Recently, I made it a point to sit down and really evaluate our student ministry. I took some time, put everything on the table, and asked myself some pretty tough questions!
- Where are we going?
- Where does God want us to go?
- How will we get there?
- What will it look like?
- Am I in the way?
- What do we need to do better?
- What do we need to stop doing?
- How can I put us in the best possible situation to "succeed"?
- Are we doing all we can to reach students?
In my opinion, if you want long-term success in student ministry, there must be constant evaluation.
Evaluation is not always (or seldom) easy. It can lead to frustration, especially when the answers aren't always clear! But it is a valuable exercise. I've found that one of the most essential things you can do to help in evaluation is to invite someone into your life that can be honest with you as you evaluate your student ministry and your leadership. I sat down with a good friend this week and went through some those thoughts in my mind. He is the kind of person that does not just tell you what you want to hear. He is more concerned with the truth! (A great quality in a "co-evaluator.") We sat for a while. I talked, he listened. Then he talked and I listened. After a week of processing our conversation, I came to this conclusion...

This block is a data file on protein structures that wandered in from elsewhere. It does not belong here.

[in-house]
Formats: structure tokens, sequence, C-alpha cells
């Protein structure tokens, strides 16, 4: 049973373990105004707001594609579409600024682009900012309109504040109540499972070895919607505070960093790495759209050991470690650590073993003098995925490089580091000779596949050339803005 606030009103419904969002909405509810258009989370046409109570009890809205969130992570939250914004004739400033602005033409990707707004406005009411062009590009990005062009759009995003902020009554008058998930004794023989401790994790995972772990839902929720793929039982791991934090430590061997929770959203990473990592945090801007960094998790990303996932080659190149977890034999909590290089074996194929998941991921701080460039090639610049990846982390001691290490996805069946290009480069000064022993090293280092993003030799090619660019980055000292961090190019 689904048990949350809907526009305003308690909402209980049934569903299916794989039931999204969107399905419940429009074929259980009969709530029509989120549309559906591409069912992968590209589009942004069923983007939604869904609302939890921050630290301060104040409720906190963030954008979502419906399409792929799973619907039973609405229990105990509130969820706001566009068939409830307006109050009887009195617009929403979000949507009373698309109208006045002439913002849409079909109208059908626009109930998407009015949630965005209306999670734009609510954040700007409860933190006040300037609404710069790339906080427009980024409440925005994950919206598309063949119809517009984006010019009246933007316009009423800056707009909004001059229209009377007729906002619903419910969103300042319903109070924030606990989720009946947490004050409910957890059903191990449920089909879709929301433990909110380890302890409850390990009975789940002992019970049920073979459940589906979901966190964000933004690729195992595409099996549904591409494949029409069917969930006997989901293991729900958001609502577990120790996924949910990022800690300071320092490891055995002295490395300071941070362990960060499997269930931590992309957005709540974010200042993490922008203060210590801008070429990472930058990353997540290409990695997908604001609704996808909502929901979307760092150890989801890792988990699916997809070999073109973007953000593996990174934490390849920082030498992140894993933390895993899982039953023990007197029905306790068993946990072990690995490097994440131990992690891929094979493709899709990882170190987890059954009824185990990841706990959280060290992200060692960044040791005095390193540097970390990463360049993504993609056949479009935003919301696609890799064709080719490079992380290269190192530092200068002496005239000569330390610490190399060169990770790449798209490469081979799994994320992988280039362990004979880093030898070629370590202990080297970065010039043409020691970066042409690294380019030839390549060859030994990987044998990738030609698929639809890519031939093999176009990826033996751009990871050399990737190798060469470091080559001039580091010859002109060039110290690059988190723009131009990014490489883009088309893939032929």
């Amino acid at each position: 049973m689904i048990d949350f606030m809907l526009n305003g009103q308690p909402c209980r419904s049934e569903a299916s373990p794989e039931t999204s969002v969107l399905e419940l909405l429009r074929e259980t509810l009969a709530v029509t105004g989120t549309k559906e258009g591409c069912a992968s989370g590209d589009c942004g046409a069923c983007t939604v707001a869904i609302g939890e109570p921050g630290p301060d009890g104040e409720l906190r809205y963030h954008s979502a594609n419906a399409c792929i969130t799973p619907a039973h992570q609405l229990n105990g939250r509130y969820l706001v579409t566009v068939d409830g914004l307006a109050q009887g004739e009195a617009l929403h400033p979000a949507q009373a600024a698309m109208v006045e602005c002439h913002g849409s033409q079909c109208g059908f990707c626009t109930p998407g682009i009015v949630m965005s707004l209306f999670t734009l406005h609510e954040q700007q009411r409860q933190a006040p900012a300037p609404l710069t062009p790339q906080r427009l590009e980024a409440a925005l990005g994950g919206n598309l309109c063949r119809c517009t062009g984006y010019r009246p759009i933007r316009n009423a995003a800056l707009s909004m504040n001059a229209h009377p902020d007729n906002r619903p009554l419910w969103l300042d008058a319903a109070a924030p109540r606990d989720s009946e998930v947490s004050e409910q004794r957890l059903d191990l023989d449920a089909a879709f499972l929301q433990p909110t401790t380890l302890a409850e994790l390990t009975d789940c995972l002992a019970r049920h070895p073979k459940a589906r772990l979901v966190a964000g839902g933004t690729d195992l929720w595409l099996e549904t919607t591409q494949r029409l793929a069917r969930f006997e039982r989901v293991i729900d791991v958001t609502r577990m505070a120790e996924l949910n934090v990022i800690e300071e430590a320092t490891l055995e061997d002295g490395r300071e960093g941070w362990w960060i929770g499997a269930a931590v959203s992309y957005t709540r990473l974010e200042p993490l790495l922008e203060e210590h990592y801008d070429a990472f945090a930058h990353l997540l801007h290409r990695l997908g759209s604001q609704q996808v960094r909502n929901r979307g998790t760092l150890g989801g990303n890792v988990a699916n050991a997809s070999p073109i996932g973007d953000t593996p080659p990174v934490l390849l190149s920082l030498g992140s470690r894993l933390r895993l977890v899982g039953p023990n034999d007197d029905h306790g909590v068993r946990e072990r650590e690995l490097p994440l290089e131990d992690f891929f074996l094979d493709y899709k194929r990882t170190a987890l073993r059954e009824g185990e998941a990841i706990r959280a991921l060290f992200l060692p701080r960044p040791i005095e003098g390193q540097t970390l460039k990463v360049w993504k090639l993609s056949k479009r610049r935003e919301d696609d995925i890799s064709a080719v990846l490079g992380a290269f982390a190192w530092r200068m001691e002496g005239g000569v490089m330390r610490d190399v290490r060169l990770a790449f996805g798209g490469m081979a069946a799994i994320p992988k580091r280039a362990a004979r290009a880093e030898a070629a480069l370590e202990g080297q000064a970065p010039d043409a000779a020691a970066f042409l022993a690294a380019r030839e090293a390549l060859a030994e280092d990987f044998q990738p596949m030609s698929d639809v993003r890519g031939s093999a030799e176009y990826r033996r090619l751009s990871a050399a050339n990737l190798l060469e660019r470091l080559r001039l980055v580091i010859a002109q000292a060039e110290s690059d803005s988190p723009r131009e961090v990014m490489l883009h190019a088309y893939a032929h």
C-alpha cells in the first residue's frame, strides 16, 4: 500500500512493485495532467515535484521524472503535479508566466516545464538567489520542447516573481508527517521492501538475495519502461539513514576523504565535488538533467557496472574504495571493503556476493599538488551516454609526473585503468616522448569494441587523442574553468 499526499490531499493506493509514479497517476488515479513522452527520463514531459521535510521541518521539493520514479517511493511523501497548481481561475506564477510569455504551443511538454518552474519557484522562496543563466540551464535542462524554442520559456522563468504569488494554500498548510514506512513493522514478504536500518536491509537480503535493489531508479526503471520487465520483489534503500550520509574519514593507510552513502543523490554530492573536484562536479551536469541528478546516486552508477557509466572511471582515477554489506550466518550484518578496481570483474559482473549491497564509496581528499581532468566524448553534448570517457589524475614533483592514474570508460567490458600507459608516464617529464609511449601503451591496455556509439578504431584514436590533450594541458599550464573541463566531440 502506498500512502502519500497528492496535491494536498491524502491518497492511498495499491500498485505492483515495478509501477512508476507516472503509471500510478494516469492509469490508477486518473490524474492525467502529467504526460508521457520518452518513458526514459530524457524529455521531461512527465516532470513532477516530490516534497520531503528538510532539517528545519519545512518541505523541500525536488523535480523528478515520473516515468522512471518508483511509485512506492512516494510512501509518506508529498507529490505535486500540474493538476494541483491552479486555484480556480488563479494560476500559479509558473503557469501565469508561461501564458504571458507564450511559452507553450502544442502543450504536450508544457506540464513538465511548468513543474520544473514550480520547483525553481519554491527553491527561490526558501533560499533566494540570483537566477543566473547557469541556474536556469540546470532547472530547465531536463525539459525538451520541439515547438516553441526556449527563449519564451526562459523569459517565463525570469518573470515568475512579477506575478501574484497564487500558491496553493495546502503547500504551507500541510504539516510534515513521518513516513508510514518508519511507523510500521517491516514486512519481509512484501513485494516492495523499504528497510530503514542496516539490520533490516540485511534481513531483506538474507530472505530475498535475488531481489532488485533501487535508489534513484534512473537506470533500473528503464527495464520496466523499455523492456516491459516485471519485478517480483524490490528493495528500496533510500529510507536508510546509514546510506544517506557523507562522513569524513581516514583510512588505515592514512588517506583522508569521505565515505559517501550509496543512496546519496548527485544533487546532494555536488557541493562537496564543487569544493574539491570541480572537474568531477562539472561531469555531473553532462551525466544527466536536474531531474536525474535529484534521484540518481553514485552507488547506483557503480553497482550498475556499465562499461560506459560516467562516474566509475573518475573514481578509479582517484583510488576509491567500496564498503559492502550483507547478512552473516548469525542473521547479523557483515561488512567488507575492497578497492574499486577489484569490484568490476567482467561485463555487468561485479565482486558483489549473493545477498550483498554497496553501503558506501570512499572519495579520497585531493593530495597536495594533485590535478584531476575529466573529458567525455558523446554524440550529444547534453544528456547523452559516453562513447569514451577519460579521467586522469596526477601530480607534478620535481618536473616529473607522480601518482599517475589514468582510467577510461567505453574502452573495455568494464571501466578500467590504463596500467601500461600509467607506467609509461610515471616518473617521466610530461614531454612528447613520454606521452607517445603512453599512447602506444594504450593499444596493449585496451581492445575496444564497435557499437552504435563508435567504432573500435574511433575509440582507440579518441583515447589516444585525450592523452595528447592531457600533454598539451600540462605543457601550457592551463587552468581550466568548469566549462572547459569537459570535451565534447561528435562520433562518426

The questions and questioning are a requirement for success, however immediately having the answers is not. It's the courage to ask the tough questions and pursue the real answers that leads to success. If you are waiting for God to answer every question before you move forward, you may be enjoying your seat for a while . . .
Yesterday I did yard work all day. At the end of the day, I looked at my wife and said, "the yard is finished, look what I did! You never get to say that in Student Ministry! It is never finished. There is never a moment that you arrive. There are wins along the way, but not really a true finish line. That is why this calling pushes your faith. There is always another level of dependence. There is always more students to reach. There is always more work to do. There are always more questions to ask!